With over 500 employees they are a pretty large company. The energy to weight ratio with current generation batteries mostly means if it's light enough to get more than a few feet off the ground with a person in it it lacks capacity to achieve significant distance. With a large enough battery to cover meaningful distance it's too heavy to fly with passengers. By the time we get battery technology that advanced the internal combustion automobile will be obsolete. If that were not a significant enough bet against the odds they have all the regulatory and certification requirements as well which I'm sure will be expensive and difficult even after they actually work out the technology. The FAA isn't going to certify something for safe human flight that can't fly with humans in it yet. They have already gone through $820 million in funding and they still have a long road ahead. What I don't get is that ultra-light helicopters and gyroplanes have existed for years that are reliable and inexpensive (< $20k) without market demand for for a short range transportation system based on them. I think the primary argument is that a VTOL doesn't need a runway so it's less infrastructure but there will still be dedicated VTOL airports as you can't just land anywhere. So even after they solve for battery technology and FAA certification they have the catch 22 that they will become useful once there are an abundance of VTOL airports that are more convenient than existing regional airports to use but until that happens (and it will be expensive) the opposite will still be true. Many existing airports will probably insist that a bunch of amateur VTOL pilots working for Uber come nowhere near their airspace and for very good reason. I think the company is unlikely to turn a profit from charging people for transportation anytime soon but it's possible that they could achieve paper value and sell the company to someone for a lot of money maybe. I wouldn't personally invest in eVTOL though. Even if Sisyphus eVTOL eventually succeeds the company that achieves popularity in the market might be the startup that someone creates in 2035 when the market is ready that doesn't have 4 billion in debt from being 15+ years too early. Even if they nail the aircraft battery technology is a force entirely outside of their control.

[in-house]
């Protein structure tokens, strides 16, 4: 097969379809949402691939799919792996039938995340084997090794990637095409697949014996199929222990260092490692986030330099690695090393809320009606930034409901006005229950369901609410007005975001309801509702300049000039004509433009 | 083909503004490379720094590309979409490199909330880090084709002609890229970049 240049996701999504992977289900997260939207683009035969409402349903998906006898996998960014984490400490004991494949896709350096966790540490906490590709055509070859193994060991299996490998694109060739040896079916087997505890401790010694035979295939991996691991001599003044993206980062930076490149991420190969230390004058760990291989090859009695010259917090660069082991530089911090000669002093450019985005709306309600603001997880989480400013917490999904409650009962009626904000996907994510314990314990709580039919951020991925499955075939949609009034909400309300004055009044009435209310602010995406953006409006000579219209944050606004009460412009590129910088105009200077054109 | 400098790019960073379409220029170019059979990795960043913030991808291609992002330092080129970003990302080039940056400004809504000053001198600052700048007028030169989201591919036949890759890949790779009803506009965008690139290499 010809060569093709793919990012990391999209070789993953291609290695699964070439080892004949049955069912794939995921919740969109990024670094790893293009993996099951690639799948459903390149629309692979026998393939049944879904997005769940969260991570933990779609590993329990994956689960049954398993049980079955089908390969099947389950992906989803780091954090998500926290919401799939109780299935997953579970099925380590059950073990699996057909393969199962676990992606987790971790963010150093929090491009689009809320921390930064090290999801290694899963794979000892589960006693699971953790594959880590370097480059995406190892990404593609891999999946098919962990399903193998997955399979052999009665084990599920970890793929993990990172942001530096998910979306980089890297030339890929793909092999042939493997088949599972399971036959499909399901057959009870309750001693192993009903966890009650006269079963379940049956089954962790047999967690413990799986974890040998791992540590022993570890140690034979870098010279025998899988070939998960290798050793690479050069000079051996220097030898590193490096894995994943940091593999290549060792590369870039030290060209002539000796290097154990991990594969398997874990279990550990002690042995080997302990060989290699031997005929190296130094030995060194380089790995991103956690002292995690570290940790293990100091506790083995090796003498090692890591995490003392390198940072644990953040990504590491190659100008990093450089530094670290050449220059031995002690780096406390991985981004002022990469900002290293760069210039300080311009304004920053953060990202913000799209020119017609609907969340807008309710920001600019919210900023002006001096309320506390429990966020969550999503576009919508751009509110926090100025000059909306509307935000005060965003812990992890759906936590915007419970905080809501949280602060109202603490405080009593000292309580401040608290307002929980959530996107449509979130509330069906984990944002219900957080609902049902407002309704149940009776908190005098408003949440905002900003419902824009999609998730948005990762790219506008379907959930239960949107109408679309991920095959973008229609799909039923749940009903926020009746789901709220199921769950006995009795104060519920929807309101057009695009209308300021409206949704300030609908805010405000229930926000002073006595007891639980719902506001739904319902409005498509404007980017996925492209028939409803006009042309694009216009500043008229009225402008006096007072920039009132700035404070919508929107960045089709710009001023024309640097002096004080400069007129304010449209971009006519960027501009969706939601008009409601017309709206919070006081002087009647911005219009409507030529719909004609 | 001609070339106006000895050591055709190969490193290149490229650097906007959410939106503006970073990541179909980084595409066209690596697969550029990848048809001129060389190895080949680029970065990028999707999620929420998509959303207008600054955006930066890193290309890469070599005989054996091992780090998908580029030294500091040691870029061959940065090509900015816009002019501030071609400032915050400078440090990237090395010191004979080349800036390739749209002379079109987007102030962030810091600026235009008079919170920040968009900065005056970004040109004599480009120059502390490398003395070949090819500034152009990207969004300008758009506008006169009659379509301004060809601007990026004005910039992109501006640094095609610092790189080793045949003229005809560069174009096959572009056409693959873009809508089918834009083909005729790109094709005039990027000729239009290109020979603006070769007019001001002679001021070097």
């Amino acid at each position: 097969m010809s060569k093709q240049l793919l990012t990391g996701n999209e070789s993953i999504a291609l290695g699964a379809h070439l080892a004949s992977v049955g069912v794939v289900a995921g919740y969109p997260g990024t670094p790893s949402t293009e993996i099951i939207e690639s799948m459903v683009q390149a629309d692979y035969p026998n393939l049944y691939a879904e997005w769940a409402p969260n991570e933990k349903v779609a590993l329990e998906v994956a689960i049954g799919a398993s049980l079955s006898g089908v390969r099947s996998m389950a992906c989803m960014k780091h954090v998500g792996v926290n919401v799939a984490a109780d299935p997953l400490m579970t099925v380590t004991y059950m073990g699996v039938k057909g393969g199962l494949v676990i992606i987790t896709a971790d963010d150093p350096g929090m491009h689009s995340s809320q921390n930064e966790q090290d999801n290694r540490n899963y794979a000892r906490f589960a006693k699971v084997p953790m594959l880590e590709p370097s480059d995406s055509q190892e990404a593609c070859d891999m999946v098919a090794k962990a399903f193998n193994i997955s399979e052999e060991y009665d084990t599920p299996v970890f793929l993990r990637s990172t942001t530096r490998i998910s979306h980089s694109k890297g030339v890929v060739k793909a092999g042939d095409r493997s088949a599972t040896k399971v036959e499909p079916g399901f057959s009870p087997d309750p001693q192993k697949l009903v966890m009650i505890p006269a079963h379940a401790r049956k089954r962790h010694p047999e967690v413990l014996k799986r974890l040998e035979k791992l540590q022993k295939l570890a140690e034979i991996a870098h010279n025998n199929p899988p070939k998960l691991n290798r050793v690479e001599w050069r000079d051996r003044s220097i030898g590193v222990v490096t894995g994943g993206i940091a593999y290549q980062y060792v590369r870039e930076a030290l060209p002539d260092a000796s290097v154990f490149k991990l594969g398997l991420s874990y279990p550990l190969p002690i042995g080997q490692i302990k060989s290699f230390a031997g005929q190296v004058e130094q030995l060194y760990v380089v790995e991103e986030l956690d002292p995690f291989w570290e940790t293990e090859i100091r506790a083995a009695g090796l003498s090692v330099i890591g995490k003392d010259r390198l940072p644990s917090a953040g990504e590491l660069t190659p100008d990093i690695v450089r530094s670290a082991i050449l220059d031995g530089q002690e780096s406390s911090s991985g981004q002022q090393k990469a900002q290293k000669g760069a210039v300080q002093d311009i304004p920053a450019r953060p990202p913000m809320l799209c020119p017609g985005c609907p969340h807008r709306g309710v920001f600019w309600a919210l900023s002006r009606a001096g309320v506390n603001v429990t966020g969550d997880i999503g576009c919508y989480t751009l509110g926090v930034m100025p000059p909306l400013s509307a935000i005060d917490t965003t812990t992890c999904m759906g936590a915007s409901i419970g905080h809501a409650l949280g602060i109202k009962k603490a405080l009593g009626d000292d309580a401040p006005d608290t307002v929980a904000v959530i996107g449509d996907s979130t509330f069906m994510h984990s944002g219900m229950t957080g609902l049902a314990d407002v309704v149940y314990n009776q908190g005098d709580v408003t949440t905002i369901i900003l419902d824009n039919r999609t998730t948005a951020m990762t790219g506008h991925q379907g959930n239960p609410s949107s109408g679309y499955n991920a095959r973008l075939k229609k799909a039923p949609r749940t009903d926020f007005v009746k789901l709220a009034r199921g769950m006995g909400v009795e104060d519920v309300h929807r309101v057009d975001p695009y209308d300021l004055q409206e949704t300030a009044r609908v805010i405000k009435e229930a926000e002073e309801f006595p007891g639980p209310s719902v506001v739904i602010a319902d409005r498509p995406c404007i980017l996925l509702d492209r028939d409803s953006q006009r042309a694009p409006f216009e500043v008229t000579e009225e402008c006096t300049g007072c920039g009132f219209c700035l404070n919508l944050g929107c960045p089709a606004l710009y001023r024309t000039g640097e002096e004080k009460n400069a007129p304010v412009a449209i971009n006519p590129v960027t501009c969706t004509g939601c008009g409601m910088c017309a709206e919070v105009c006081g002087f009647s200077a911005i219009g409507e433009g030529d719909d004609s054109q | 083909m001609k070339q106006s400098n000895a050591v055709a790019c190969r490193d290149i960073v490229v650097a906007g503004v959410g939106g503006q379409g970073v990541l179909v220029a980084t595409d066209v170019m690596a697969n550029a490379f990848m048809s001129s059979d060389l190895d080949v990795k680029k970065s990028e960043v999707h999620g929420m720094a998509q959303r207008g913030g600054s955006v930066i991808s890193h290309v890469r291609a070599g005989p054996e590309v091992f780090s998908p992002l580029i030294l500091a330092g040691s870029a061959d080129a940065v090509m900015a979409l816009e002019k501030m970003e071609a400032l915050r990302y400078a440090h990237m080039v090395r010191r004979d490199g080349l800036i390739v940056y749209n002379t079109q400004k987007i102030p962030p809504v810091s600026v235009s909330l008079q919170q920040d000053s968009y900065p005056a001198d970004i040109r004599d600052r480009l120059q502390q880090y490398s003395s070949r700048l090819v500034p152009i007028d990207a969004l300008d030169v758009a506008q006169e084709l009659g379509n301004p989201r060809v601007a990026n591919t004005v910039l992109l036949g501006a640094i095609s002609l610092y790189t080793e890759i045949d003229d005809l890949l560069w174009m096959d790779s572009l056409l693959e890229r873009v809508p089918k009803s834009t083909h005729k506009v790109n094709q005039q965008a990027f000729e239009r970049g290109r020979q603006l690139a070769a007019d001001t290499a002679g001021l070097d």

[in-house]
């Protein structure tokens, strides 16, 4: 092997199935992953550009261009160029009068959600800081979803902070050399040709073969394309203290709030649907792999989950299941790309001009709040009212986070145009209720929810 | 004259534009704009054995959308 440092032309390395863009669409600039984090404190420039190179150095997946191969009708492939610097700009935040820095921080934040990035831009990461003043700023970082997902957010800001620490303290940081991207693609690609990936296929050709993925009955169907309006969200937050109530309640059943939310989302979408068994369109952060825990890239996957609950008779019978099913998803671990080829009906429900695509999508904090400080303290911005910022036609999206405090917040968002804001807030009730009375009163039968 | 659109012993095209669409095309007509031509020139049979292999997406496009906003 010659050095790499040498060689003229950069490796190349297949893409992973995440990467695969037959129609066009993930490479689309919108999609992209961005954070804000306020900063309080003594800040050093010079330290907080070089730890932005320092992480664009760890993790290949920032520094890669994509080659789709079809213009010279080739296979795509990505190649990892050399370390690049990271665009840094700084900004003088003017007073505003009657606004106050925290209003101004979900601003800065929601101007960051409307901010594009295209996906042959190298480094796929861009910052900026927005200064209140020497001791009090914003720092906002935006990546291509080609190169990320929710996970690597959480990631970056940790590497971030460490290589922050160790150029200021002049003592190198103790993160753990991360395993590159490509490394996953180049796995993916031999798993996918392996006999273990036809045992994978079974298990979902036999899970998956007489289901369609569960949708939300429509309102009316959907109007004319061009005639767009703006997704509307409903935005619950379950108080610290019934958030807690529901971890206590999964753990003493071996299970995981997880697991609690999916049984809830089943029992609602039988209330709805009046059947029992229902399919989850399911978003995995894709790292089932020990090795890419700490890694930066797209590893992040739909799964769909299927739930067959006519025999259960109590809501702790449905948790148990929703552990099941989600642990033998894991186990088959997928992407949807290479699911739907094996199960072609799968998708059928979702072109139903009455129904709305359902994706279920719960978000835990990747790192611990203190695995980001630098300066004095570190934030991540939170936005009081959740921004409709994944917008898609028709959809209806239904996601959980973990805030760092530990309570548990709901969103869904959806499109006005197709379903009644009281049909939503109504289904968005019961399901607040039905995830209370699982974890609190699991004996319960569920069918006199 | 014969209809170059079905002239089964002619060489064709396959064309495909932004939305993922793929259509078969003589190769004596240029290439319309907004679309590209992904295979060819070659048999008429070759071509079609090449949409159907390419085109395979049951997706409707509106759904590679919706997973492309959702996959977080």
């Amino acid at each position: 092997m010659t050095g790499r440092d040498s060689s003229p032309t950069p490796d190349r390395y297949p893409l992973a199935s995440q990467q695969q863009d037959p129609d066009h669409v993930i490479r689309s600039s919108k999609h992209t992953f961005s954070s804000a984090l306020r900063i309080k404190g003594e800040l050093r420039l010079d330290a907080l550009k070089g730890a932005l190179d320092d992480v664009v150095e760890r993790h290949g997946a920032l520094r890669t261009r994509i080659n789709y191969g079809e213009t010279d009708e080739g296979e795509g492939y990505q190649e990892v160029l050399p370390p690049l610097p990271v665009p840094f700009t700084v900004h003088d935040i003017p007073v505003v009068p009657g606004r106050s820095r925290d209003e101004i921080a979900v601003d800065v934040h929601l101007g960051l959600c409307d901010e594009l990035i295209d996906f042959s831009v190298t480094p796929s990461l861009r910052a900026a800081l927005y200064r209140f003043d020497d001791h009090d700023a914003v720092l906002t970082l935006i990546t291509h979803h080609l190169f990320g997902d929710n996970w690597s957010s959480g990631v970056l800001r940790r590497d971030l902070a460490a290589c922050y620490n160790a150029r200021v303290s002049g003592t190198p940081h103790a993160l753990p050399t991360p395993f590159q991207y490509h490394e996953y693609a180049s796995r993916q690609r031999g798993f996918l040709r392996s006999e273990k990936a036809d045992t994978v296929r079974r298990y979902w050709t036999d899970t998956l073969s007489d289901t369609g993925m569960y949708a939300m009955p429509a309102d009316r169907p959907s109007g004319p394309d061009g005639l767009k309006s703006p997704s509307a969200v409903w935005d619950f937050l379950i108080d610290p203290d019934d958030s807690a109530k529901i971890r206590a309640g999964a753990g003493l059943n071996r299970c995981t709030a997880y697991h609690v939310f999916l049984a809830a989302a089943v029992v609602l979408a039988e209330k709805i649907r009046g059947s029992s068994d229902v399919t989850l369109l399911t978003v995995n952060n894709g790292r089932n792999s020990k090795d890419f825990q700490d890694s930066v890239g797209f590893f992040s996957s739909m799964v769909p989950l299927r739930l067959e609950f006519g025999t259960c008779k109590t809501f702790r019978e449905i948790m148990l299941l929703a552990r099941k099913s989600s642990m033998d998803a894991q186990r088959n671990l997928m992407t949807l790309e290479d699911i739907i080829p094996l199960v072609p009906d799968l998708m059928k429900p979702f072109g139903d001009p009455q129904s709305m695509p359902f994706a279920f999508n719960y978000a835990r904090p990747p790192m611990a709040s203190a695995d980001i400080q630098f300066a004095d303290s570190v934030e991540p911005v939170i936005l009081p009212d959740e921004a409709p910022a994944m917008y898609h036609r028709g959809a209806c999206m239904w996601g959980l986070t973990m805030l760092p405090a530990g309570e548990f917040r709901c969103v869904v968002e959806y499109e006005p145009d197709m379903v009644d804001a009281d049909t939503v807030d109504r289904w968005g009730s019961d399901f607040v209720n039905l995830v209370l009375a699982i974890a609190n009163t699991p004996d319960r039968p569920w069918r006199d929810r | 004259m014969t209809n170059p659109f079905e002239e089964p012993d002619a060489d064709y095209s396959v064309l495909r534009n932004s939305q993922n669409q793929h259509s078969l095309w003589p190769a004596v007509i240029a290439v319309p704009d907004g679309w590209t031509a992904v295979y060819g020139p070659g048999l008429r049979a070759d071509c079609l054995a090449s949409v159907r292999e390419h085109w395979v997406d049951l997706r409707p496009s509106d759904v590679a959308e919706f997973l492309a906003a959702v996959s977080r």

EXCELLENT NEWS, It's been a while since i wanted to hear something from JOBY, and HERE it is, Thanks Loz this was great read.
Battery technology will advance in due time, in the meantime JOBY's EVTOL is ready for deployment with current batteries. Short distance hops is Perfect for getting this revolution going and letting people see how truly reliable their machine is. Lets get them in the Air soon ! ! !
To the naysayers: Battery tech is improving daily, with dozens of companies putting billions of dollars into quick charging and energy density problems. This is the future, internal combustion is old news and will be the stuff of museum exhibits someday soon...
Nelson Hyde Chick
These things are going to drastically increase the noise in the urban environment to just benefit the wealthy at the expense of the non wealthy.
@Nelson Hyde Chick Not at all, there are noisier certified land and aircraft flying all over the world, it will be for everyday public, not for the rich.
They say they have struck an agreement with the FAA to have it certified under Part 23 --- but the dream is to be air taxi, Jetson style, and that requires fare paying passengers which will put them under the complex Part 121 rules.
This promotion just makes no sense. Why have flaps, for example? It's VTOL so why do they need the weight of flaps? It makes no sense.